1. Porter is a low-risk, high-reward move for Rockets
The Cavaliers got a steal when they drafted Porter with the 30th overall pick in the 2019 NBA Draft. Part of why he fell so low was because of the aforementioned character concerns and immaturity.
The Cavaliers traded a 2020 2nd round pick, 2021 2nd round pick, 2023 2nd round pick, and 2024 2nd round pick to move up in the draft and select Porter Jr., which goes to show how much they valued him. After his first season, the Cavs felt they had a building block, and rightfully so.
The Rockets inherit a talented-yet-troubled budding star for a significantly lower price than what Cleveland paid for him, as the Rockets sent a protected second-round pick to the Cavs, continuing a string of stellar moves by Houston Rockets GM Rafael Stone. The asking price made it worth acquiring Porter, as the Rockets can simply cut ties if it doesn’t work out, without having wasted a significant amount of assets.
In addition, the Cavaliers picked up Porter’s club option for 2021-22, meaning he’s owed $2.1 million next season, which is a fairly low cost for the upside he presents. Porter has another team option in 2022-23 of $3.8 million, meaning the Rockets essentially have control over his contract and could have him on the roster for the next two years, which is an intriguing thought, as he will be just 22-years-old during that season.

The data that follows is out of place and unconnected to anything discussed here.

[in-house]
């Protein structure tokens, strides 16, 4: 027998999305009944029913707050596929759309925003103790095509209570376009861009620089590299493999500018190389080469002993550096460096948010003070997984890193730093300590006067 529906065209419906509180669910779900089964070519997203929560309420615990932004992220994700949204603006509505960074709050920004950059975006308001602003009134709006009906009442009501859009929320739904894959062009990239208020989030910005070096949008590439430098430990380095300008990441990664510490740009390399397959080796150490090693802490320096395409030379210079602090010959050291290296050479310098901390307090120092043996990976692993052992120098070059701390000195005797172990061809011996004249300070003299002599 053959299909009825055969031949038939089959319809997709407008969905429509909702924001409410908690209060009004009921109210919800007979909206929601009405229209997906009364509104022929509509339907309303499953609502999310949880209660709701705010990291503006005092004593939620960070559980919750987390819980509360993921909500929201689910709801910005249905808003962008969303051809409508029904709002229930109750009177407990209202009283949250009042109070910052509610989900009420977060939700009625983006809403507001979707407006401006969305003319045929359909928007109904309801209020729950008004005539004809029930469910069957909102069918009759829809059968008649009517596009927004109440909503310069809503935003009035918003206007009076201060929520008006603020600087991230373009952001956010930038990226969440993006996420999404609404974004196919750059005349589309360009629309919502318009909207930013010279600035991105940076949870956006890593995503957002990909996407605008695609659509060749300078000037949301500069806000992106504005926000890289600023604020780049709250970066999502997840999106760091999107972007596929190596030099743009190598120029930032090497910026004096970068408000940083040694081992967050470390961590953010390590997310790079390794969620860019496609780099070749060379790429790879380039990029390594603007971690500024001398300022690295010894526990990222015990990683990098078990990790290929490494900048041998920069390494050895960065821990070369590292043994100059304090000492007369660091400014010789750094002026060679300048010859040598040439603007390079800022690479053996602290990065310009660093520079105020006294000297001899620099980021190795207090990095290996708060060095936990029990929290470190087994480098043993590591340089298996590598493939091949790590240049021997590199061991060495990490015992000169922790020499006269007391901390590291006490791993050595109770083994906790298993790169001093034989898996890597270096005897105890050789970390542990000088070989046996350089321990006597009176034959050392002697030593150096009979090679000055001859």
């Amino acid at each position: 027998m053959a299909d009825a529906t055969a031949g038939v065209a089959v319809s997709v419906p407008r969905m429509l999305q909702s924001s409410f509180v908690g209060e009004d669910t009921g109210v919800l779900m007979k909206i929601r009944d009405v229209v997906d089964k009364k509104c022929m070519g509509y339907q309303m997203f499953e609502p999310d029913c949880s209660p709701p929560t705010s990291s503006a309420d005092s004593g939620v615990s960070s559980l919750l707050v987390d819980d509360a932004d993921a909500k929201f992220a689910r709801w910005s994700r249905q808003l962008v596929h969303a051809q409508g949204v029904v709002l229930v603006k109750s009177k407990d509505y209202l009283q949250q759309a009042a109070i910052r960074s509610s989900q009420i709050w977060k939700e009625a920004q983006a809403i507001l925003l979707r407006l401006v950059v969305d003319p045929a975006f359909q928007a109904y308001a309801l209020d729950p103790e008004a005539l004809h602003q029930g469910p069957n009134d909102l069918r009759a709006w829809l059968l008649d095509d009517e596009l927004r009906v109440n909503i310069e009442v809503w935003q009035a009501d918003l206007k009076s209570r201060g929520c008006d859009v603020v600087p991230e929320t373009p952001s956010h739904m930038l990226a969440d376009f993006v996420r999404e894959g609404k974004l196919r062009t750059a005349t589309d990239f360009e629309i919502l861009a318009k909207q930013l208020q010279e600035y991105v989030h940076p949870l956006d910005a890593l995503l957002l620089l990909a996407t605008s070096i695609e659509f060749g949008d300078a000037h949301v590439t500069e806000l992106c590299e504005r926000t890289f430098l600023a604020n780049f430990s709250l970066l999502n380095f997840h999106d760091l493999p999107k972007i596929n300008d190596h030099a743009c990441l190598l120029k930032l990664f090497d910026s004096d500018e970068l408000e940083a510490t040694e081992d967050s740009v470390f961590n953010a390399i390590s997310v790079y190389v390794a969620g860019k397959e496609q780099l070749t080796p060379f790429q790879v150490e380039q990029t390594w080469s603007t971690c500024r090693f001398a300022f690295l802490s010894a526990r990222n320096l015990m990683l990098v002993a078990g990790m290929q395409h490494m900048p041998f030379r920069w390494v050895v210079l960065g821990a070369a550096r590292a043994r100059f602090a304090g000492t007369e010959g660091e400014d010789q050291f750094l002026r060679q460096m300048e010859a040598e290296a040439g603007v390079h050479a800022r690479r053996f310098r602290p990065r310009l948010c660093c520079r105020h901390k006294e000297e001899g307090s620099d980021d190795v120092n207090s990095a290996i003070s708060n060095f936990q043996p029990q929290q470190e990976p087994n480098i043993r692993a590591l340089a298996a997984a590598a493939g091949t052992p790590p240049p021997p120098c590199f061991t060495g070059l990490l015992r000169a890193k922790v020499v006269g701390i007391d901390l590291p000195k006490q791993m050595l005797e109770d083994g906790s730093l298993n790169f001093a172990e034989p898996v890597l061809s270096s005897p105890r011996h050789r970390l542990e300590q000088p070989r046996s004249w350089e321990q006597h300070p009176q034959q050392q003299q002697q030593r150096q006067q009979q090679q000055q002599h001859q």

For a Rockets team that is rebuilding for the future, Porter Jr. is the perfect type of player to add, and especially with his ceiling and high upside due to his age. When you factor in his contract situation and the cost that was paid to add him, the Houston Rockets clearly got a steal in KPJ, much like they did in fellow undrafted rookie Mason Jones.
Kudos to Rafael Stone and the Rockets’ front office on yet another impressive acquisition.